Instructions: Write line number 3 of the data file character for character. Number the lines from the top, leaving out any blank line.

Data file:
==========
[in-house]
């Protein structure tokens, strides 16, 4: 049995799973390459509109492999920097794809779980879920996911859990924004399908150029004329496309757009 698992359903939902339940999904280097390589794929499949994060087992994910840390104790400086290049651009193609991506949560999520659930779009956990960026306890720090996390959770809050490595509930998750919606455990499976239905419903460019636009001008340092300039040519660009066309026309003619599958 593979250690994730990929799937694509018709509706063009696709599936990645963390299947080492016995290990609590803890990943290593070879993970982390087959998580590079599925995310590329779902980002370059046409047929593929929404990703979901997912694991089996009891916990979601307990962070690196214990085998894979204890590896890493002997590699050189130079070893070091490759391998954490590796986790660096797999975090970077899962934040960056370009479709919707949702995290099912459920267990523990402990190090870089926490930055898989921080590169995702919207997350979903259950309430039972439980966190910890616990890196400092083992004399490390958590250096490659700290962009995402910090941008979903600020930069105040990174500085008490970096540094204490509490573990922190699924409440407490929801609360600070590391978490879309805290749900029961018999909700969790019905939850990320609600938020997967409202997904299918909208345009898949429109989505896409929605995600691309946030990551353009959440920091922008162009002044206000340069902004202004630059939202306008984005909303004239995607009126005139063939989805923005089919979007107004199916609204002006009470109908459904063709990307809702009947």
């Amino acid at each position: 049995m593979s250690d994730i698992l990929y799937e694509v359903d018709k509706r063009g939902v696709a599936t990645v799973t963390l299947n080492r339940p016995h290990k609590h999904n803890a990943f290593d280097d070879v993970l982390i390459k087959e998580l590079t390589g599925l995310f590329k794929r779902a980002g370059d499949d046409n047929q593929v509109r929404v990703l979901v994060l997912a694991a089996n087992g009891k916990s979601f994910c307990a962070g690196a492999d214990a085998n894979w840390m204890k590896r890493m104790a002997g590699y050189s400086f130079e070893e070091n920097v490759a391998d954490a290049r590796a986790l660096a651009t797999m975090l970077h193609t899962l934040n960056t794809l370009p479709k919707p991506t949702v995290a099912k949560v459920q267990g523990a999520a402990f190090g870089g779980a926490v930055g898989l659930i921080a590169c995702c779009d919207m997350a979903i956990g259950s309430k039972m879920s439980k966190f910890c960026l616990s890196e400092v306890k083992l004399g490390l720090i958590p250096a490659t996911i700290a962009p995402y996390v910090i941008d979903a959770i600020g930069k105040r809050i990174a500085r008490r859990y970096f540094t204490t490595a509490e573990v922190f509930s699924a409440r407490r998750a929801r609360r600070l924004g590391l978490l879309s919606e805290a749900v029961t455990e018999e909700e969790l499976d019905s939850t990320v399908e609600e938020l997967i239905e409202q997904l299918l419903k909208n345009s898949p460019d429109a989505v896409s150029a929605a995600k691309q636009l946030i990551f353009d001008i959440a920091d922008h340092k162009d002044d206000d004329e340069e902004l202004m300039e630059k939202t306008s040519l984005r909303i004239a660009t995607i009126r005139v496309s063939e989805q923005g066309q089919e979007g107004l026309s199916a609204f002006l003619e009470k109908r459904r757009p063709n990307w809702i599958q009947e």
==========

């Amino acid at each position: 049995m593979s250690d994730i698992l990929y799937e694509v359903d018709k509706r063009g939902v696709a599936t990645v799973t963390l299947n080492r339940p016995h290990k609590h999904n803890a990943f290593d280097d070879v993970l982390i390459k087959e998580l590079t390589g599925l995310f590329k794929r779902a980002g370059d499949d046409n047929q593929v509109r929404v990703l979901v994060l997912a694991a089996n087992g009891k916990s979601f994910c307990a962070g690196a492999d214990a085998n894979w840390m204890k590896r890493m104790a002997g590699y050189s400086f130079e070893e070091n920097v490759a391998d954490a290049r590796a986790l660096a651009t797999m975090l970077h193609t899962l934040n960056t794809l370009p479709k919707p991506t949702v995290a099912k949560v459920q267990g523990a999520a402990f190090g870089g779980a926490v930055g898989l659930i921080a590169c995702c779009d919207m997350a979903i956990g259950s309430k039972m879920s439980k966190f910890c960026l616990s890196e400092v306890k083992l004399g490390l720090i958590p250096a490659t996911i700290a962009p995402y996390v910090i941008d979903a959770i600020g930069k105040r809050i990174a500085r008490r859990y970096f540094t204490t490595a509490e573990v922190f509930s699924a409440r407490r998750a929801r609360r600070l924004g590391l978490l879309s919606e805290a749900v029961t455990e018999e909700e969790l499976d019905s939850t990320v399908e609600e938020l997967i239905e409202q997904l299918l419903k909208n345009s898949p460019d429109a989505v896409s150029a929605a995600k691309q636009l946030i990551f353009d001008i959440a920091d922008h340092k162009d002044d206000d004329e340069e902004l202004m300039e630059k939202t306008s040519l984005r909303i004239a660009t995607i009126r005139v496309s063939e989805q923005g066309q089919e979007g107004l026309s199916a609204f002006l003619e009470k109908r459904r757009p063709n990307w809702i599958q009947e």